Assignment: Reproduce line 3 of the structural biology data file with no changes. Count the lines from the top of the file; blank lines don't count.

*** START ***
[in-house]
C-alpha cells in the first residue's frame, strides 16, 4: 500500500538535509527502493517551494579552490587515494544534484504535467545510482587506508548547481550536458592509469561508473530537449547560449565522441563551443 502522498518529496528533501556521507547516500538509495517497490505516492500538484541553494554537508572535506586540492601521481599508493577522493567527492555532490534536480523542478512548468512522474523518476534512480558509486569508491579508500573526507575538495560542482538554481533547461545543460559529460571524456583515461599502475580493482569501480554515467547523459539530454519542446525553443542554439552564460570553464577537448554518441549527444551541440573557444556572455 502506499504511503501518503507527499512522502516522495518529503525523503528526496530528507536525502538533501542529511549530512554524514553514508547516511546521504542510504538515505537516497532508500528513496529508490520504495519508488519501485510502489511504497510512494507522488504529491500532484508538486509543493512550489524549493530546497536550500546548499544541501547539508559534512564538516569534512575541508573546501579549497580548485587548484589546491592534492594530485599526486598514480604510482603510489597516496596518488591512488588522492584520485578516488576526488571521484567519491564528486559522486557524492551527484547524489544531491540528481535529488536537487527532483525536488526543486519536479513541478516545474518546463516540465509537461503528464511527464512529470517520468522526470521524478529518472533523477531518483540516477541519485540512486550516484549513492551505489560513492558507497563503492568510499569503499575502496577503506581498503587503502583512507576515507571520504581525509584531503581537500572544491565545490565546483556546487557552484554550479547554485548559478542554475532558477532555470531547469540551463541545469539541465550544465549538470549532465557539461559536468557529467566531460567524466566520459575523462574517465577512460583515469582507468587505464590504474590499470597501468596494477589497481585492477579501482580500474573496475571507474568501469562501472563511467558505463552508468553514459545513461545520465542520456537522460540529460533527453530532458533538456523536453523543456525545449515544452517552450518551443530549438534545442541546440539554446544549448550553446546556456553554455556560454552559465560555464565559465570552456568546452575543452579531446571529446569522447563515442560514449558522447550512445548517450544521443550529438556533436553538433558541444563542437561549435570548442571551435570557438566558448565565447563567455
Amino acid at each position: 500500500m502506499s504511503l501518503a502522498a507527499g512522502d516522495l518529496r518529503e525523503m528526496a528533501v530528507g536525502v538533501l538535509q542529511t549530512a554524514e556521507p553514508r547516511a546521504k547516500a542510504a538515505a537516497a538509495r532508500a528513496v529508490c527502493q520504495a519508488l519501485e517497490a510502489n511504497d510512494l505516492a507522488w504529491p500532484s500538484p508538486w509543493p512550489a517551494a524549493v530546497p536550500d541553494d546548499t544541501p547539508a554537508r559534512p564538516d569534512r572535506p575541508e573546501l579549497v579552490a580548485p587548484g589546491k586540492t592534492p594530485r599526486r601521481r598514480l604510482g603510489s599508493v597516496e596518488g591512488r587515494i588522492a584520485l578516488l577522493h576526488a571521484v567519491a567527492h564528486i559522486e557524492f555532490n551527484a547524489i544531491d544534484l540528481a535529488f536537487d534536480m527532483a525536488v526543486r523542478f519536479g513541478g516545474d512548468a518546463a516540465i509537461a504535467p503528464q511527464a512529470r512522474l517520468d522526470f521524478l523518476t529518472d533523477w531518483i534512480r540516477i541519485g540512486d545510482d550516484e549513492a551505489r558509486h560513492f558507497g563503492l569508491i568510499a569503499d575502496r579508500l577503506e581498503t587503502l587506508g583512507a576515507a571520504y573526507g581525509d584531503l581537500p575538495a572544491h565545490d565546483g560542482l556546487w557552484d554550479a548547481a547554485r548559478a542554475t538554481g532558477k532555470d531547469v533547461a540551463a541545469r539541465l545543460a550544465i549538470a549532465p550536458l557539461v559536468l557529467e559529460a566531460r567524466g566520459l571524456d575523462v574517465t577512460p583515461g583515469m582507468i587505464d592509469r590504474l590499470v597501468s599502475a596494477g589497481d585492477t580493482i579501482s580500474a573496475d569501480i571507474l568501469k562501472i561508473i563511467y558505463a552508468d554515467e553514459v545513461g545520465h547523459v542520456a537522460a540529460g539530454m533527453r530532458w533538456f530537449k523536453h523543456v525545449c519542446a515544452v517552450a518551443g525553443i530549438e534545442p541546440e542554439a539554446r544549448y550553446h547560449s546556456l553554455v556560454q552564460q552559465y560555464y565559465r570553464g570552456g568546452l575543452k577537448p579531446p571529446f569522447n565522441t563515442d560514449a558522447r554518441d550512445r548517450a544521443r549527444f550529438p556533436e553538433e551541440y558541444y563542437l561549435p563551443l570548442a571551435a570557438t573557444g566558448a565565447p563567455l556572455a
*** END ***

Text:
Amino acid at each position: 500500500m502506499s504511503l501518503a502522498a507527499g512522502d516522495l518529496r518529503e525523503m528526496a528533501v530528507g536525502v538533501l538535509q542529511t549530512a554524514e556521507p553514508r547516511a546521504k547516500a542510504a538515505a537516497a538509495r532508500a528513496v529508490c527502493q520504495a519508488l519501485e517497490a510502489n511504497d510512494l505516492a507522488w504529491p500532484s500538484p508538486w509543493p512550489a517551494a524549493v530546497p536550500d541553494d546548499t544541501p547539508a554537508r559534512p564538516d569534512r572535506p575541508e573546501l579549497v579552490a580548485p587548484g589546491k586540492t592534492p594530485r599526486r601521481r598514480l604510482g603510489s599508493v597516496e596518488g591512488r587515494i588522492a584520485l578516488l577522493h576526488a571521484v567519491a567527492h564528486i559522486e557524492f555532490n551527484a547524489i544531491d544534484l540528481a535529488f536537487d534536480m527532483a525536488v526543486r523542478f519536479g513541478g516545474d512548468a518546463a516540465i509537461a504535467p503528464q511527464a512529470r512522474l517520468d522526470f521524478l523518476t529518472d533523477w531518483i534512480r540516477i541519485g540512486d545510482d550516484e549513492a551505489r558509486h560513492f558507497g563503492l569508491i568510499a569503499d575502496r579508500l577503506e581498503t587503502l587506508g583512507a576515507a571520504y573526507g581525509d584531503l581537500p575538495a572544491h565545490d565546483g560542482l556546487w557552484d554550479a548547481a547554485r548559478a542554475t538554481g532558477k532555470d531547469v533547461a540551463a541545469r539541465l545543460a550544465i549538470a549532465p550536458l557539461v559536468l557529467e559529460a566531460r567524466g566520459l571524456d575523462v574517465t577512460p583515461g583515469m582507468i587505464d592509469r590504474l590499470v597501468s599502475a596494477g589497481d585492477t580493482i579501482s580500474a573496475d569501480i571507474l568501469k562501472i561508473i563511467y558505463a552508468d554515467e553514459v545513461g545520465h547523459v542520456a537522460a540529460g539530454m533527453r530532458w533538456f530537449k523536453h523543456v525545449c519542446a515544452v517552450a518551443g525553443i530549438e534545442p541546440e542554439a539554446r544549448y550553446h547560449s546556456l553554455v556560454q552564460q552559465y560555464y565559465r570553464g570552456g568546452l575543452k577537448p579531446p571529446f569522447n565522441t563515442d560514449a558522447r554518441d550512445r548517450a544521443r549527444f550529438p556533436e553538433e551541440y558541444y563542437l561549435p563551443l570548442a571551435a570557438t573557444g566558448a565565447p563567455l556572455a